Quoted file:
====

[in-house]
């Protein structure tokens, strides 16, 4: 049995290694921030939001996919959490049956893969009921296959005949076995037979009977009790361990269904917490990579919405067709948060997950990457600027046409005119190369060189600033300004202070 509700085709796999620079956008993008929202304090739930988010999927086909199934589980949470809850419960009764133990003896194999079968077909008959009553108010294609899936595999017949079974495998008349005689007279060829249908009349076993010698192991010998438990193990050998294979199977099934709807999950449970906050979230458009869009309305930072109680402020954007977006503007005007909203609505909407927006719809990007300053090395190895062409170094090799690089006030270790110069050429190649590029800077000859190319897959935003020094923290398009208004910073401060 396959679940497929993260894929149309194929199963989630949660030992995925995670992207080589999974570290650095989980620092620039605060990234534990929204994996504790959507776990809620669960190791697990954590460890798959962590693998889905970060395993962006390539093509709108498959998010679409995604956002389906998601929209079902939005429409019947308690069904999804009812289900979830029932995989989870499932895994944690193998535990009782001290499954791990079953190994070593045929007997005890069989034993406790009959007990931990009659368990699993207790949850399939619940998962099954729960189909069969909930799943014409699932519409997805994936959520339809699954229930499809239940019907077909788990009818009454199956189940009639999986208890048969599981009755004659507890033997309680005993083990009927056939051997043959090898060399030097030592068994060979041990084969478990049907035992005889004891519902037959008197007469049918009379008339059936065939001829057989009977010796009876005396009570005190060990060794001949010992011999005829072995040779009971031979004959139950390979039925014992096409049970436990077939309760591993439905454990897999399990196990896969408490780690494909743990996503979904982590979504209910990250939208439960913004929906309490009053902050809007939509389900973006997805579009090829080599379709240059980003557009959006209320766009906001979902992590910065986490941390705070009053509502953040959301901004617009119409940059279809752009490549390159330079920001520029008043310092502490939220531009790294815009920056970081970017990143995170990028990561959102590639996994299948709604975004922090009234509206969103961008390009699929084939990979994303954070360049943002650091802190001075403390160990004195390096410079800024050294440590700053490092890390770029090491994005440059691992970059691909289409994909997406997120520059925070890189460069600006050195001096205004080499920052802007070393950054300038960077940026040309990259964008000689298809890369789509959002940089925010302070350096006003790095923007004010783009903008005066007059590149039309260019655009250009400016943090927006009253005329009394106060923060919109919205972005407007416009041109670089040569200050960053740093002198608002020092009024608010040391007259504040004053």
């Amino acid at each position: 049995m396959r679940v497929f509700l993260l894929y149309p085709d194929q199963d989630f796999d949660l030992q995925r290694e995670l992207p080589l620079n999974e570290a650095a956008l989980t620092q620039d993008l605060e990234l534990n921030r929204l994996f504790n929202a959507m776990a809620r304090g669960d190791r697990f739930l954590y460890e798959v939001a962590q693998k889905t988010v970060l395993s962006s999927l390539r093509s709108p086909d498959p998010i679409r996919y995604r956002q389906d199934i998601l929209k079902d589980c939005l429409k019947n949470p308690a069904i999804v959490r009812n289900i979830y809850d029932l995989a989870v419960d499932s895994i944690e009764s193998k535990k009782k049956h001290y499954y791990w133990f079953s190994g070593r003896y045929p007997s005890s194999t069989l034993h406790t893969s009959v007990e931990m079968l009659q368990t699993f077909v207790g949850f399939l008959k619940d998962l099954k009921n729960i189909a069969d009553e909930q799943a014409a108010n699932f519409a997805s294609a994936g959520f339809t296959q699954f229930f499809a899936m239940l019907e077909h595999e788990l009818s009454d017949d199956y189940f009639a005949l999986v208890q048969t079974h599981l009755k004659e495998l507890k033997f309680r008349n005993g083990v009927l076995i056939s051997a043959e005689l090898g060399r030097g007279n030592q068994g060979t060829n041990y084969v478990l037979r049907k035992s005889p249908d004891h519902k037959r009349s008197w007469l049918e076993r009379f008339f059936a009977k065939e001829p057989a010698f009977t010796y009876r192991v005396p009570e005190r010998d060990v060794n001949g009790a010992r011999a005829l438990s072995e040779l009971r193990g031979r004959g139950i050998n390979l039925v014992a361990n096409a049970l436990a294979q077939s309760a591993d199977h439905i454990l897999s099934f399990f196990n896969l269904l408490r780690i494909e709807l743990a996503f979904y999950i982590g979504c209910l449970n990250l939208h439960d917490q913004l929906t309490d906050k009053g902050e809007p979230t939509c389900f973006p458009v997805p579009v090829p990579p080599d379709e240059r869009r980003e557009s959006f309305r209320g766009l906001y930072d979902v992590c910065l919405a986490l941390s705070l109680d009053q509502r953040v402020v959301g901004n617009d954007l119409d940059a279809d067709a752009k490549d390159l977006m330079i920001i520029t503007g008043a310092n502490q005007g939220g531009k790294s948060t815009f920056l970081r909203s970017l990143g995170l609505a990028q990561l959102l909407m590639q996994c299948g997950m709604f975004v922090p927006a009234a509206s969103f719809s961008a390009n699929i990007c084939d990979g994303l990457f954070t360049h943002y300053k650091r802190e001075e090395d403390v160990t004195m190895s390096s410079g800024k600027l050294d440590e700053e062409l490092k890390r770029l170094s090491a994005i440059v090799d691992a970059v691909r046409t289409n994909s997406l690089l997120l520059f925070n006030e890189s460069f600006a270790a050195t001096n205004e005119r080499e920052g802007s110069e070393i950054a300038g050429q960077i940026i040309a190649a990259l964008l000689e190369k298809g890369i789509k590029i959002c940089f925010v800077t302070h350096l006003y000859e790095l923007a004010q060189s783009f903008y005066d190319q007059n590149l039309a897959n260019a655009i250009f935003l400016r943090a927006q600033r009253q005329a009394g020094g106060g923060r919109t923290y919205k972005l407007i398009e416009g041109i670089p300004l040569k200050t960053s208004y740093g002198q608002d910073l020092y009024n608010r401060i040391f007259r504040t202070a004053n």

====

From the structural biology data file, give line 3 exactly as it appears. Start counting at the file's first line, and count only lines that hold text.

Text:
């Amino acid at each position: 049995m396959r679940v497929f509700l993260l894929y149309p085709d194929q199963d989630f796999d949660l030992q995925r290694e995670l992207p080589l620079n999974e570290a650095a956008l989980t620092q620039d993008l605060e990234l534990n921030r929204l994996f504790n929202a959507m776990a809620r304090g669960d190791r697990f739930l954590y460890e798959v939001a962590q693998k889905t988010v970060l395993s962006s999927l390539r093509s709108p086909d498959p998010i679409r996919y995604r956002q389906d199934i998601l929209k079902d589980c939005l429409k019947n949470p308690a069904i999804v959490r009812n289900i979830y809850d029932l995989a989870v419960d499932s895994i944690e009764s193998k535990k009782k049956h001290y499954y791990w133990f079953s190994g070593r003896y045929p007997s005890s194999t069989l034993h406790t893969s009959v007990e931990m079968l009659q368990t699993f077909v207790g949850f399939l008959k619940d998962l099954k009921n729960i189909a069969d009553e909930q799943a014409a108010n699932f519409a997805s294609a994936g959520f339809t296959q699954f229930f499809a899936m239940l019907e077909h595999e788990l009818s009454d017949d199956y189940f009639a005949l999986v208890q048969t079974h599981l009755k004659e495998l507890k033997f309680r008349n005993g083990v009927l076995i056939s051997a043959e005689l090898g060399r030097g007279n030592q068994g060979t060829n041990y084969v478990l037979r049907k035992s005889p249908d004891h519902k037959r009349s008197w007469l049918e076993r009379f008339f059936a009977k065939e001829p057989a010698f009977t010796y009876r192991v005396p009570e005190r010998d060990v060794n001949g009790a010992r011999a005829l438990s072995e040779l009971r193990g031979r004959g139950i050998n390979l039925v014992a361990n096409a049970l436990a294979q077939s309760a591993d199977h439905i454990l897999s099934f399990f196990n896969l269904l408490r780690i494909e709807l743990a996503f979904y999950i982590g979504c209910l449970n990250l939208h439960d917490q913004l929906t309490d906050k009053g902050e809007p979230t939509c389900f973006p458009v997805p579009v090829p990579p080599d379709e240059r869009r980003e557009s959006f309305r209320g766009l906001y930072d979902v992590c910065l919405a986490l941390s705070l109680d009053q509502r953040v402020v959301g901004n617009d954007l119409d940059a279809d067709a752009k490549d390159l977006m330079i920001i520029t503007g008043a310092n502490q005007g939220g531009k790294s948060t815009f920056l970081r909203s970017l990143g995170l609505a990028q990561l959102l909407m590639q996994c299948g997950m709604f975004v922090p927006a009234a509206s969103f719809s961008a390009n699929i990007c084939d990979g994303l990457f954070t360049h943002y300053k650091r802190e001075e090395d403390v160990t004195m190895s390096s410079g800024k600027l050294d440590e700053e062409l490092k890390r770029l170094s090491a994005i440059v090799d691992a970059v691909r046409t289409n994909s997406l690089l997120l520059f925070n006030e890189s460069f600006a270790a050195t001096n205004e005119r080499e920052g802007s110069e070393i950054a300038g050429q960077i940026i040309a190649a990259l964008l000689e190369k298809g890369i789509k590029i959002c940089f925010v800077t302070h350096l006003y000859e790095l923007a004010q060189s783009f903008y005066d190319q007059n590149l039309a897959n260019a655009i250009f935003l400016r943090a927006q600033r009253q005329a009394g020094g106060g923060r919109t923290y919205k972005l407007i398009e416009g041109i670089p300004l040569k200050t960053s208004y740093g002198q608002d910073l020092y009024n608010r401060i040391f007259r504040t202070a004053n």